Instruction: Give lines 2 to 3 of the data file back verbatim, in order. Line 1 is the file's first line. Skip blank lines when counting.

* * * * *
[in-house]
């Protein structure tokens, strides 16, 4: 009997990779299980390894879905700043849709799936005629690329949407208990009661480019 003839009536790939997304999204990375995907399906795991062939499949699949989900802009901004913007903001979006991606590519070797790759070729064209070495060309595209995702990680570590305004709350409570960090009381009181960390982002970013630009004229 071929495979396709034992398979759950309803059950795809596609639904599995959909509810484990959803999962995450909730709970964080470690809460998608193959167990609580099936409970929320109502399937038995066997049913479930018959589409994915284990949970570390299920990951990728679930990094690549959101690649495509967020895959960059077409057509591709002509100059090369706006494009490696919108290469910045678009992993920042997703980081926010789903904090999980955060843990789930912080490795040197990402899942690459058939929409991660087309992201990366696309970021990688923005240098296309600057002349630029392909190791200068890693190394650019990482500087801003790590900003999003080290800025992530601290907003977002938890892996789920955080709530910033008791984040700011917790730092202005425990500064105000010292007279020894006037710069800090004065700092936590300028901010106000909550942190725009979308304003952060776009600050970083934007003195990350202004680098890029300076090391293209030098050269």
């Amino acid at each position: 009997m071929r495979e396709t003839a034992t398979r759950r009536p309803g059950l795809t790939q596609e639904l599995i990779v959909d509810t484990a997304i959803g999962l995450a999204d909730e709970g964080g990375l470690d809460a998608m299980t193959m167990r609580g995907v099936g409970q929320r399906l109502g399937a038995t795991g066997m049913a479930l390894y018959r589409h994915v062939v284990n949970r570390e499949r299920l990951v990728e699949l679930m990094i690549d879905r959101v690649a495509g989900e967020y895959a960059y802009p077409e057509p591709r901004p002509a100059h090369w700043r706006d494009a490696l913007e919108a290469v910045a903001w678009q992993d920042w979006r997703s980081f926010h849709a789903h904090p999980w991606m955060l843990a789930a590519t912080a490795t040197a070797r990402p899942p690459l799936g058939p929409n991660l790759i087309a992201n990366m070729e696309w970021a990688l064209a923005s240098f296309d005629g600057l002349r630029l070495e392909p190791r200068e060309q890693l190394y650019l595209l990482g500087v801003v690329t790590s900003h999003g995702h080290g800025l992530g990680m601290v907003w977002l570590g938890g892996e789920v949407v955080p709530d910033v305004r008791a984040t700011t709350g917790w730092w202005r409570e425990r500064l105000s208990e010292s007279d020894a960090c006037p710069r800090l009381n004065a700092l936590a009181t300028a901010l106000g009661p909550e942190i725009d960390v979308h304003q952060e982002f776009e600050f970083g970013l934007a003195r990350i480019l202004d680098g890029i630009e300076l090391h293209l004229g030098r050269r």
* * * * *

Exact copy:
């Protein structure tokens, strides 16, 4: 009997990779299980390894879905700043849709799936005629690329949407208990009661480019 003839009536790939997304999204990375995907399906795991062939499949699949989900802009901004913007903001979006991606590519070797790759070729064209070495060309595209995702990680570590305004709350409570960090009381009181960390982002970013630009004229 071929495979396709034992398979759950309803059950795809596609639904599995959909509810484990959803999962995450909730709970964080470690809460998608193959167990609580099936409970929320109502399937038995066997049913479930018959589409994915284990949970570390299920990951990728679930990094690549959101690649495509967020895959960059077409057509591709002509100059090369706006494009490696919108290469910045678009992993920042997703980081926010789903904090999980955060843990789930912080490795040197990402899942690459058939929409991660087309992201990366696309970021990688923005240098296309600057002349630029392909190791200068890693190394650019990482500087801003790590900003999003080290800025992530601290907003977002938890892996789920955080709530910033008791984040700011917790730092202005425990500064105000010292007279020894006037710069800090004065700092936590300028901010106000909550942190725009979308304003952060776009600050970083934007003195990350202004680098890029300076090391293209030098050269």
């Amino acid at each position: 009997m071929r495979e396709t003839a034992t398979r759950r009536p309803g059950l795809t790939q596609e639904l599995i990779v959909d509810t484990a997304i959803g999962l995450a999204d909730e709970g964080g990375l470690d809460a998608m299980t193959m167990r609580g995907v099936g409970q929320r399906l109502g399937a038995t795991g066997m049913a479930l390894y018959r589409h994915v062939v284990n949970r570390e499949r299920l990951v990728e699949l679930m990094i690549d879905r959101v690649a495509g989900e967020y895959a960059y802009p077409e057509p591709r901004p002509a100059h090369w700043r706006d494009a490696l913007e919108a290469v910045a903001w678009q992993d920042w979006r997703s980081f926010h849709a789903h904090p999980w991606m955060l843990a789930a590519t912080a490795t040197a070797r990402p899942p690459l799936g058939p929409n991660l790759i087309a992201n990366m070729e696309w970021a990688l064209a923005s240098f296309d005629g600057l002349r630029l070495e392909p190791r200068e060309q890693l190394y650019l595209l990482g500087v801003v690329t790590s900003h999003g995702h080290g800025l992530g990680m601290v907003w977002l570590g938890g892996e789920v949407v955080p709530d910033v305004r008791a984040t700011t709350g917790w730092w202005r409570e425990r500064l105000s208990e010292s007279d020894a960090c006037p710069r800090l009381n004065a700092l936590a009181t300028a901010l106000g009661p909550e942190i725009d960390v979308h304003q952060e982002f776009e600050f970083g970013l934007a003195r990350i480019l202004d680098g890029i630009e300076l090391h293209l004229g030098r050269r």